And the next question for news-watchers: who will believe in the new National Libelry?

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How well do you keep up with the news? Do you think you're as well informed as the next woman? For instance, if you were reading a column in a newspaper and it suddenly challenged you to answer topical quiz questions, would you be woman or even man enough to take the challenge?

Well, here we go!

Because I am issuing you that challenge!

Right here and now!

And having used up my entire week's quota of exclamation marks, we go straight into the quiz, which is simplicity itself. Here are six news stories, from the last seven days. Which ones are true and which ones are false?

1. The Government privately agrees with Richard Branson that the libel laws in this country are a lottery. This leaves them with two options, either to reform the libel laws or to actually have them run properly as a lottery. They have opted for the latter rather daring choice, and are turning the libel laws into a real lottery to be called the National Libelry, to be run by Branson himself.

The idea of the National Libelry is that anyone will be able to sue anyone else for libel on a weekly basis, as long as they all put some money into a kitty, which on a nationwide basis will add up to millions of pounds. The winners will be drawn by lot in a grand ceremony. "It will make libel a lot more fun than it has been up to now," says Branson. "It will be a complete matter of chance who wins their libel suit and who loses, which is exactly the way it's always been, but from now on at least good causes will benefit as well."

2. We know that Tony Blair has forbidden his cabinet ministers to attend the World Cup unless it is part of their work, such as Jack Straw's mission to inspect security, but it now turns out that Harriet Harman intends to go, to inspect the problems of footballer's families left behind in a one-parent situation, Frank Dobson is going there monitor the health kits carried by physios, Chris Smith wishes to go there to inspect the aesthetics of stadium design, Clare Short is going there establish which Third World teams need foreign aid - in brief, everyone in the Cabinet has an excuse for going. The only member of the Cabinet who is not going is Mo Mowlam, not because the World Cup will teach her nothing about Northern Ireland, but because football bores her. Her place is being taken by Robin Cook's partner, who will be doing some secretarial work for Mr Cook.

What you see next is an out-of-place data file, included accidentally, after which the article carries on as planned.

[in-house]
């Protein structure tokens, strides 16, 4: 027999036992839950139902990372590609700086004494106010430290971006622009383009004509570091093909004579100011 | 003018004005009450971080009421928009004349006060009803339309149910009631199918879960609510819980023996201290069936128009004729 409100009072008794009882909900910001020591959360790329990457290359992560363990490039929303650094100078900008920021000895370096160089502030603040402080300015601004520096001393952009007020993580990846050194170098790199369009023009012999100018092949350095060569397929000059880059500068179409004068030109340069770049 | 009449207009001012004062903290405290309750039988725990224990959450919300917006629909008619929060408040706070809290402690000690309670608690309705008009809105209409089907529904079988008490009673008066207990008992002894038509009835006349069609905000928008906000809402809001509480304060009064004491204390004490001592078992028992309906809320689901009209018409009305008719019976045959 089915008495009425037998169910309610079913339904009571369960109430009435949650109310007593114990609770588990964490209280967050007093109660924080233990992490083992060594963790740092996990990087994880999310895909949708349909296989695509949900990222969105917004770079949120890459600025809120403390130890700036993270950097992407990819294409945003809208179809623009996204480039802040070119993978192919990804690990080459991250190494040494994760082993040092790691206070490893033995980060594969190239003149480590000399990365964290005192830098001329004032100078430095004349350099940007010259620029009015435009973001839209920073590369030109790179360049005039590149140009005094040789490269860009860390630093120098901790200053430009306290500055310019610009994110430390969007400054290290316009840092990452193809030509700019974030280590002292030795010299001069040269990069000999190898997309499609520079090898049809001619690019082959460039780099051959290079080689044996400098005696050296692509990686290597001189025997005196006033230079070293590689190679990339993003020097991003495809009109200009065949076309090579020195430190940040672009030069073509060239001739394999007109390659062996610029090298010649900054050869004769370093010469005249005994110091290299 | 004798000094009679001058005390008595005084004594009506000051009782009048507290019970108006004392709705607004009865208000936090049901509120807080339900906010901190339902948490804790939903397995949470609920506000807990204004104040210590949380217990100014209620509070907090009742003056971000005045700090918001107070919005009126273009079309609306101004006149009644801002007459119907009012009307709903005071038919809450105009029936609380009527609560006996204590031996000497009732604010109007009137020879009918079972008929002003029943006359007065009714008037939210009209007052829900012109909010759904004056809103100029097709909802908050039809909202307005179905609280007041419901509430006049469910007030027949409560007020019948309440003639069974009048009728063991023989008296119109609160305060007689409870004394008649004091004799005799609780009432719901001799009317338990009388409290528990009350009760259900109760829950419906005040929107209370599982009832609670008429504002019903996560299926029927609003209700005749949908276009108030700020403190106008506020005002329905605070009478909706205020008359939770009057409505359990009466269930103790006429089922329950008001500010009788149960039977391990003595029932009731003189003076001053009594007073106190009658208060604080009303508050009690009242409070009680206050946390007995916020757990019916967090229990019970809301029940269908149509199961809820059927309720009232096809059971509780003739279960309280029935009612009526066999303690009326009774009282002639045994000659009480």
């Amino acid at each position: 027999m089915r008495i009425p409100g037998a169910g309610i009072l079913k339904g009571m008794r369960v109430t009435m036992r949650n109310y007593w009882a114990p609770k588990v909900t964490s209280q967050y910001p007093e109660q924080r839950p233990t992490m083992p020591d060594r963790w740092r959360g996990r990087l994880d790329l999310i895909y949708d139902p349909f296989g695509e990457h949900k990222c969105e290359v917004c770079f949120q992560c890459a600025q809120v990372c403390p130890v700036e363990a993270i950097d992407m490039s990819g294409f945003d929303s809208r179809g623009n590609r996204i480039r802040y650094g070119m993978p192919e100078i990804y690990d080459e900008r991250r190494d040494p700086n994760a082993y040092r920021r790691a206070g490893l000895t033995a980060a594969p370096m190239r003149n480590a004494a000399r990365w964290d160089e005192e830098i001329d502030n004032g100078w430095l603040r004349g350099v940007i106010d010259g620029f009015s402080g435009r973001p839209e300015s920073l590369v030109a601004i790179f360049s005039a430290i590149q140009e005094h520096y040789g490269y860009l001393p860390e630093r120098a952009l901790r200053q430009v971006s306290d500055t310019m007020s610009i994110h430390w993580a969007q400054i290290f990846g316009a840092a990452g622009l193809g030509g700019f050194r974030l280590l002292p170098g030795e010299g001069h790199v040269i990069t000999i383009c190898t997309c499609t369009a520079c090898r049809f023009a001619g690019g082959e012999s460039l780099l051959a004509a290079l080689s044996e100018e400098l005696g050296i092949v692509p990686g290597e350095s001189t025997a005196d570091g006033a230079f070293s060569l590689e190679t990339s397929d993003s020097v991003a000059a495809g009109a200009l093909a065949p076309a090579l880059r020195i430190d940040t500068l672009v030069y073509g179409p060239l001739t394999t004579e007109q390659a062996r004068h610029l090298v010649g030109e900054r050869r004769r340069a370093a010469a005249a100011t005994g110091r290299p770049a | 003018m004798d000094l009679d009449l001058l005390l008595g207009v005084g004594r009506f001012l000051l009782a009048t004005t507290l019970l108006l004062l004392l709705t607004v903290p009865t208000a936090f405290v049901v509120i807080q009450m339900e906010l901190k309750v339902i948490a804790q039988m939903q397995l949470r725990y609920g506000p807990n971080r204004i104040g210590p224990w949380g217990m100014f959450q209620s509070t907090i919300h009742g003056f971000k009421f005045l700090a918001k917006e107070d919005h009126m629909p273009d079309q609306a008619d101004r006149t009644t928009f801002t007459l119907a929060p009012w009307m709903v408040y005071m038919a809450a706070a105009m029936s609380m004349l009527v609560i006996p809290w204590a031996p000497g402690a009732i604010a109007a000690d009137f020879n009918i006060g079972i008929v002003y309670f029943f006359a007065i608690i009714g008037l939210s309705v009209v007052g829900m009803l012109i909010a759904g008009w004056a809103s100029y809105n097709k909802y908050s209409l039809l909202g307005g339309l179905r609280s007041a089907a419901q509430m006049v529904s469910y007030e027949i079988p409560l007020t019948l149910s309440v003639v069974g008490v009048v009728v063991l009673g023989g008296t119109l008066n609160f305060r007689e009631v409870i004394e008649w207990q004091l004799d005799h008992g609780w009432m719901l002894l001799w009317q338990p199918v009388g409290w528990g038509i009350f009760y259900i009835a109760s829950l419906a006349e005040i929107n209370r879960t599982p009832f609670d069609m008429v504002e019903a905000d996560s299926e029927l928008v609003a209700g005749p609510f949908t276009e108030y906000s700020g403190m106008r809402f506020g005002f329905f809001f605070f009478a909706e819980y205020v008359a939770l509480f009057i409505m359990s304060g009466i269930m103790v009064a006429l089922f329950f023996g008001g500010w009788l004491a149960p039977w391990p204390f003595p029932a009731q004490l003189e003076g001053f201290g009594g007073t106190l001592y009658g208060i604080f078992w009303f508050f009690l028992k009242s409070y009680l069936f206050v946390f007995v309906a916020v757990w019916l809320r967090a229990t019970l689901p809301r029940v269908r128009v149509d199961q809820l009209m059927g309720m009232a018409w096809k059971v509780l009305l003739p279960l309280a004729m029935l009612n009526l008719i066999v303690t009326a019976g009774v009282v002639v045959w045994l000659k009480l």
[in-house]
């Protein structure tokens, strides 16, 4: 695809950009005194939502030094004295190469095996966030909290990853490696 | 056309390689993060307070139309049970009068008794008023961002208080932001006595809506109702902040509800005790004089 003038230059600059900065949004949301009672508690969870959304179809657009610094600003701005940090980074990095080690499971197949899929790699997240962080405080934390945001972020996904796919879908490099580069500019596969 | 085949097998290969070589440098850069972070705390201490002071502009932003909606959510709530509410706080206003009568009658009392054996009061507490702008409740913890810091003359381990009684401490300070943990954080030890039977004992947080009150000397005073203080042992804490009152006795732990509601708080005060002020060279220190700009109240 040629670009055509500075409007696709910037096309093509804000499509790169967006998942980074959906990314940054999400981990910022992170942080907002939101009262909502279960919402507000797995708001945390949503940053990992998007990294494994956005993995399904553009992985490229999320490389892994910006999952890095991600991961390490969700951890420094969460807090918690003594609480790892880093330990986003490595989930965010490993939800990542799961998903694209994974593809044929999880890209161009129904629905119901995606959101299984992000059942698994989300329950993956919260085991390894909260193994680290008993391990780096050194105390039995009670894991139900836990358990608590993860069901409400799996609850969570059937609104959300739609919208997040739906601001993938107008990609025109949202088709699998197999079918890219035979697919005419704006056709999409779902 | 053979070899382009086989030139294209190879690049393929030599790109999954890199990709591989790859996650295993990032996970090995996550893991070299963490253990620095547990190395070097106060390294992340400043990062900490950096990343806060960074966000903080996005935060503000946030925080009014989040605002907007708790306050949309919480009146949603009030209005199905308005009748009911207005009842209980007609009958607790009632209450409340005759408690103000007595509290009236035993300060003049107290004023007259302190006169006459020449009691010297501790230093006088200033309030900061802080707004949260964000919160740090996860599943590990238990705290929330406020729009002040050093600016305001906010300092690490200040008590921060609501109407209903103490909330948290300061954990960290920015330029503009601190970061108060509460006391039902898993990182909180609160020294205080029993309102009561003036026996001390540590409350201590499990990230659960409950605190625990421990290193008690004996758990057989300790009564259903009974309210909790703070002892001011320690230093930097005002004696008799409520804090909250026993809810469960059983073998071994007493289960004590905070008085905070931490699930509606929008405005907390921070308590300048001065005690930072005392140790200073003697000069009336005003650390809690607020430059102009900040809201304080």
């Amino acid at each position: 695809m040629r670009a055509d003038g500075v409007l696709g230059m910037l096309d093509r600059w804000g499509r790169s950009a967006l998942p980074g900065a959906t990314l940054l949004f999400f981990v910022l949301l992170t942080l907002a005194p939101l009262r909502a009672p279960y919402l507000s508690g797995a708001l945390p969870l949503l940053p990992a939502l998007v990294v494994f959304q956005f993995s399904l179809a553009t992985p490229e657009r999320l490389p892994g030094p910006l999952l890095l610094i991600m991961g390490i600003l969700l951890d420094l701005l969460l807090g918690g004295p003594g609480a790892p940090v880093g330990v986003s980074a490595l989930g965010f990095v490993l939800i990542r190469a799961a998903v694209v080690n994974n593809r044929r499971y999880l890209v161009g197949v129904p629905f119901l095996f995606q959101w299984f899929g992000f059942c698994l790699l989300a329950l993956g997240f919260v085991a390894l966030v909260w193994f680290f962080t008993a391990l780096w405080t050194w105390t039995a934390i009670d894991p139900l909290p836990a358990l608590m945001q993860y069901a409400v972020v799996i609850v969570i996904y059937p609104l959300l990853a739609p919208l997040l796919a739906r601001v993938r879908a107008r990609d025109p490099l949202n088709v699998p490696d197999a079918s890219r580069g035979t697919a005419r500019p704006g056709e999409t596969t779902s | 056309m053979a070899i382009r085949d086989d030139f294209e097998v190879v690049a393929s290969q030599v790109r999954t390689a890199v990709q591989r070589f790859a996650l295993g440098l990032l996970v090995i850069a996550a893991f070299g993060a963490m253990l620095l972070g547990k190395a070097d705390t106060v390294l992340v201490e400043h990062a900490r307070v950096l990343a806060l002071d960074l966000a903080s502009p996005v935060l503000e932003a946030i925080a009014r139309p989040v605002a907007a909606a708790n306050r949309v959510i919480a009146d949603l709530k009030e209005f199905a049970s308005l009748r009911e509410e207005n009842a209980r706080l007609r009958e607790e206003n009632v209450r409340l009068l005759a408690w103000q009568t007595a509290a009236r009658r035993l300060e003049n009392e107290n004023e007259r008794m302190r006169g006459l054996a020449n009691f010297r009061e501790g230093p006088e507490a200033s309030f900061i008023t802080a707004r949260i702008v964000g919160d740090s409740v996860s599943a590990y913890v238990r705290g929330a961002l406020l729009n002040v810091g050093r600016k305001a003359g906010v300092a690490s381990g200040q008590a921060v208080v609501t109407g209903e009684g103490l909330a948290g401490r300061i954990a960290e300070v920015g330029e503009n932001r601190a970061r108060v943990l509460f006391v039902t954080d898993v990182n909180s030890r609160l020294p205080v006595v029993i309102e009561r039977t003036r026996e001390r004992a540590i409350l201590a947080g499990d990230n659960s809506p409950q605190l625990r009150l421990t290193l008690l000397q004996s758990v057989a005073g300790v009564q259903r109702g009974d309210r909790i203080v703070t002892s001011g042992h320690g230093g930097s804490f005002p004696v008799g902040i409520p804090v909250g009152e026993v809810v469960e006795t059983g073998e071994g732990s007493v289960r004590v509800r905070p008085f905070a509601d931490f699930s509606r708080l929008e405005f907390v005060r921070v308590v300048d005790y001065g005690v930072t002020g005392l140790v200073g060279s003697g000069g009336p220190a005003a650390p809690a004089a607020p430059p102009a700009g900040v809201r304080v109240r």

3. Fresh evidence has established almost beyond doubt that the famous Impressionist painter Paul Gauguin was a woman. It was impossible for women painters to attain fame and fortune in the 19th century, so Paulette Gauguin, as she was christened, took on a male name and persona in the same way that George Eliot and Georges Sand did. When the deception was in danger of being discovered, Paulette Gauguin fled to the South Seas, where it was easier to practise gender deception on the natives.

4. The real reason that Arthur C. Clarke refused to accept a knighthood from Prince Charles was nothing to do with his own private life - it was in protest against the private life of Prince Charles himself, a self- confessed adulterer. Graciously, he agreed to allow his own private life to be blackened as a cover-up for his very real disapproval of Prince Charles. Meanwhile, the next planned recipient of a British knighthood, Bob Hope, hopes to accept his title from Prince Charles while entertaining US troops in the next Gulf War. He was too ill to go out and entertain the troops in the last Gulf War, the first war he has missed since the Battle of Wounded Knee. Some White House sources say that the sole reason for the resumption of Gulf War hostilities would be to give Bob Hope a last chance to get back to war.

5. There is a secret controversy about whether Princess Diana's picture should be on banknotes in future, in replacement of the Queen's face. Tony Blair is very much in favour of this move, which he sees as part of his mission to give economics a softer, more appealing image, and also to cash in on Princess Diana's enduring appeal, but the Queen takes a different view. "Over my dead body," she is supposed to have said, to which Downing Street is supposed to have replied: "Well, that's OK - we can wait".

6. John Birt resigned as Director-General of the BBC six months ago in protest against the way the BBC is being run, but it was only reported on BBC TV's 24- hour news, so nobody has heard about it yet.

ANSWER The only true story is the one about Robin Cook, the two Spice Girls and the three false ginger beards.